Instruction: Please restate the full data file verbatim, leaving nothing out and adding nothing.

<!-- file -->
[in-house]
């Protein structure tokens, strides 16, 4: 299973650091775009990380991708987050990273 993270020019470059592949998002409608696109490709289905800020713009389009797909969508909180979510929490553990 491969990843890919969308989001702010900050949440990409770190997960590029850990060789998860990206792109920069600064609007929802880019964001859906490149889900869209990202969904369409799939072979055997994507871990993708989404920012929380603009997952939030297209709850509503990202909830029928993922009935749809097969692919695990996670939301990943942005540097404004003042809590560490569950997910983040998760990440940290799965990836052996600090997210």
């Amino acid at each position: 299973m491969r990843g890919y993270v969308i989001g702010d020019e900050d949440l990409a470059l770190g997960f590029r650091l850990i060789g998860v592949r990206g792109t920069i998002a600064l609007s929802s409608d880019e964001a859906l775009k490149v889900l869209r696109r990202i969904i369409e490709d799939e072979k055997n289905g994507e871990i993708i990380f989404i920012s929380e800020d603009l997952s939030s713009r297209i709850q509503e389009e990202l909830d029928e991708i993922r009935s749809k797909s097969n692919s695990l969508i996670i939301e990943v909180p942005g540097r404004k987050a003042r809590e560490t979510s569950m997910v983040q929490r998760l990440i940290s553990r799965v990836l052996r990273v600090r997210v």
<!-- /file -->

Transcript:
[in-house]
């Protein structure tokens, strides 16, 4: 299973650091775009990380991708987050990273 993270020019470059592949998002409608696109490709289905800020713009389009797909969508909180979510929490553990 491969990843890919969308989001702010900050949440990409770190997960590029850990060789998860990206792109920069600064609007929802880019964001859906490149889900869209990202969904369409799939072979055997994507871990993708989404920012929380603009997952939030297209709850509503990202909830029928993922009935749809097969692919695990996670939301990943942005540097404004003042809590560490569950997910983040998760990440940290799965990836052996600090997210």
């Amino acid at each position: 299973m491969r990843g890919y993270v969308i989001g702010d020019e900050d949440l990409a470059l770190g997960f590029r650091l850990i060789g998860v592949r990206g792109t920069i998002a600064l609007s929802s409608d880019e964001a859906l775009k490149v889900l869209r696109r990202i969904i369409e490709d799939e072979k055997n289905g994507e871990i993708i990380f989404i920012s929380e800020d603009l997952s939030s713009r297209i709850q509503e389009e990202l909830d029928e991708i993922r009935s749809k797909s097969n692919s695990l969508i996670i939301e990943v909180p942005g540097r404004k987050a003042r809590e560490t979510s569950m997910v983040q929490r998760l990440i940290s553990r799965v990836l052996r990273v600090r997210v």